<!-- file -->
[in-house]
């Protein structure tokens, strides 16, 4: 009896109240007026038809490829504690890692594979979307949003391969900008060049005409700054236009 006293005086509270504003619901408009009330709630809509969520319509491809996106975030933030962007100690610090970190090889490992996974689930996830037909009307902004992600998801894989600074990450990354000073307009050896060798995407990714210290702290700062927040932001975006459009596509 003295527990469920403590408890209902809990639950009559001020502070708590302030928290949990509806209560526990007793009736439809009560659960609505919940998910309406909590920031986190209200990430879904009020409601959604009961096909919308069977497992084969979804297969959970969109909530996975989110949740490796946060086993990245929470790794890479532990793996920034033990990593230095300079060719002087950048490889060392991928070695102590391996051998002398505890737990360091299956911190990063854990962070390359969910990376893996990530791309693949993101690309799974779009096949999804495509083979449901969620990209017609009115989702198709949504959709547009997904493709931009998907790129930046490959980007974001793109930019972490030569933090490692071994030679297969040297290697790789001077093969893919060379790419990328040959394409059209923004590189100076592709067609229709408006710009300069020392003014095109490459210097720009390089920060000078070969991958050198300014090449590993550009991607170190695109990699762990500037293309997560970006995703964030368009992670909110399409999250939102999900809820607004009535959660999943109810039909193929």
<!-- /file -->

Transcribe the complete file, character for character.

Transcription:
[in-house]
């Protein structure tokens, strides 16, 4: 009896109240007026038809490829504690890692594979979307949003391969900008060049005409700054236009 006293005086509270504003619901408009009330709630809509969520319509491809996106975030933030962007100690610090970190090889490992996974689930996830037909009307902004992600998801894989600074990450990354000073307009050896060798995407990714210290702290700062927040932001975006459009596509 003295527990469920403590408890209902809990639950009559001020502070708590302030928290949990509806209560526990007793009736439809009560659960609505919940998910309406909590920031986190209200990430879904009020409601959604009961096909919308069977497992084969979804297969959970969109909530996975989110949740490796946060086993990245929470790794890479532990793996920034033990990593230095300079060719002087950048490889060392991928070695102590391996051998002398505890737990360091299956911190990063854990962070390359969910990376893996990530791309693949993101690309799974779009096949999804495509083979449901969620990209017609009115989702198709949504959709547009997904493709931009998907790129930046490959980007974001793109930019972490030569933090490692071994030679297969040297290697790789001077093969893919060379790419990328040959394409059209923004590189100076592709067609229709408006710009300069020392003014095109490459210097720009390089920060000078070969991958050198300014090449590993550009991607170190695109990699762990500037293309997560970006995703964030368009992670909110399409999250939102999900809820607004009535959660999943109810039909193929």